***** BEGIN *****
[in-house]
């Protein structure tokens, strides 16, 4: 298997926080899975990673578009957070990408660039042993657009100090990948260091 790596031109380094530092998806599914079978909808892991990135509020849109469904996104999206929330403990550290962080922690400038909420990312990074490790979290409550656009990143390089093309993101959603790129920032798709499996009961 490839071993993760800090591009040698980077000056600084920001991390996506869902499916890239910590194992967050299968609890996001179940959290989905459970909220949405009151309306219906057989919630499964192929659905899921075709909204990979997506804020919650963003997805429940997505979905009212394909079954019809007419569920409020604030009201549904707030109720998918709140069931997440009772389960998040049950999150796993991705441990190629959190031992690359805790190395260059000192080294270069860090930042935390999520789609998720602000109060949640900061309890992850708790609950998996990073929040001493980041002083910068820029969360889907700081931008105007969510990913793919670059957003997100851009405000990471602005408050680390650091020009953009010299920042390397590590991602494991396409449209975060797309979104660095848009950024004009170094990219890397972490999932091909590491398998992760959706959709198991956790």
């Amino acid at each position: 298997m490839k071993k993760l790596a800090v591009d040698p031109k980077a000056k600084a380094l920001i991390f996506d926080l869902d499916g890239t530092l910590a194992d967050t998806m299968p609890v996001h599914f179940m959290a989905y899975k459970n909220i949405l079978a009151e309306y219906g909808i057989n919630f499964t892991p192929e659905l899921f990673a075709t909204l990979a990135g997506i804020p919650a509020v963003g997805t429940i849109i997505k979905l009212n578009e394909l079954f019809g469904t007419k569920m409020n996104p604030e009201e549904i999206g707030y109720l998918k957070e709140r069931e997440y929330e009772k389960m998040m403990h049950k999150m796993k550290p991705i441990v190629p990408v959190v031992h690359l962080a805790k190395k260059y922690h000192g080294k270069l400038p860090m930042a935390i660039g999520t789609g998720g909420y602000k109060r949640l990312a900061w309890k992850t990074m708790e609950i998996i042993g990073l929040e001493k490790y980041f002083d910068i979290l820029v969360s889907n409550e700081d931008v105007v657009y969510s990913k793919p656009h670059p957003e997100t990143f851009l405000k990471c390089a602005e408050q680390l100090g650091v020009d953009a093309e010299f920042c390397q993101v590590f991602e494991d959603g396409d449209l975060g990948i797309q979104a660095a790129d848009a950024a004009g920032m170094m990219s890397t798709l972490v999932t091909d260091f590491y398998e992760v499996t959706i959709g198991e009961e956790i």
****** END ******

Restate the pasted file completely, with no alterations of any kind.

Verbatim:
[in-house]
């Protein structure tokens, strides 16, 4: 298997926080899975990673578009957070990408660039042993657009100090990948260091 790596031109380094530092998806599914079978909808892991990135509020849109469904996104999206929330403990550290962080922690400038909420990312990074490790979290409550656009990143390089093309993101959603790129920032798709499996009961 490839071993993760800090591009040698980077000056600084920001991390996506869902499916890239910590194992967050299968609890996001179940959290989905459970909220949405009151309306219906057989919630499964192929659905899921075709909204990979997506804020919650963003997805429940997505979905009212394909079954019809007419569920409020604030009201549904707030109720998918709140069931997440009772389960998040049950999150796993991705441990190629959190031992690359805790190395260059000192080294270069860090930042935390999520789609998720602000109060949640900061309890992850708790609950998996990073929040001493980041002083910068820029969360889907700081931008105007969510990913793919670059957003997100851009405000990471602005408050680390650091020009953009010299920042390397590590991602494991396409449209975060797309979104660095848009950024004009170094990219890397972490999932091909590491398998992760959706959709198991956790």
């Amino acid at each position: 298997m490839k071993k993760l790596a800090v591009d040698p031109k980077a000056k600084a380094l920001i991390f996506d926080l869902d499916g890239t530092l910590a194992d967050t998806m299968p609890v996001h599914f179940m959290a989905y899975k459970n909220i949405l079978a009151e309306y219906g909808i057989n919630f499964t892991p192929e659905l899921f990673a075709t909204l990979a990135g997506i804020p919650a509020v963003g997805t429940i849109i997505k979905l009212n578009e394909l079954f019809g469904t007419k569920m409020n996104p604030e009201e549904i999206g707030y109720l998918k957070e709140r069931e997440y929330e009772k389960m998040m403990h049950k999150m796993k550290p991705i441990v190629p990408v959190v031992h690359l962080a805790k190395k260059y922690h000192g080294k270069l400038p860090m930042a935390i660039g999520t789609g998720g909420y602000k109060r949640l990312a900061w309890k992850t990074m708790e609950i998996i042993g990073l929040e001493k490790y980041f002083d910068i979290l820029v969360s889907n409550e700081d931008v105007v657009y969510s990913k793919p656009h670059p957003e997100t990143f851009l405000k990471c390089a602005e408050q680390l100090g650091v020009d953009a093309e010299f920042c390397q993101v590590f991602e494991d959603g396409d449209l975060g990948i797309q979104a660095a790129d848009a950024a004009g920032m170094m990219s890397t798709l972490v999932t091909d260091f590491y398998e992760v499996t959706i959709g198991e009961e956790i």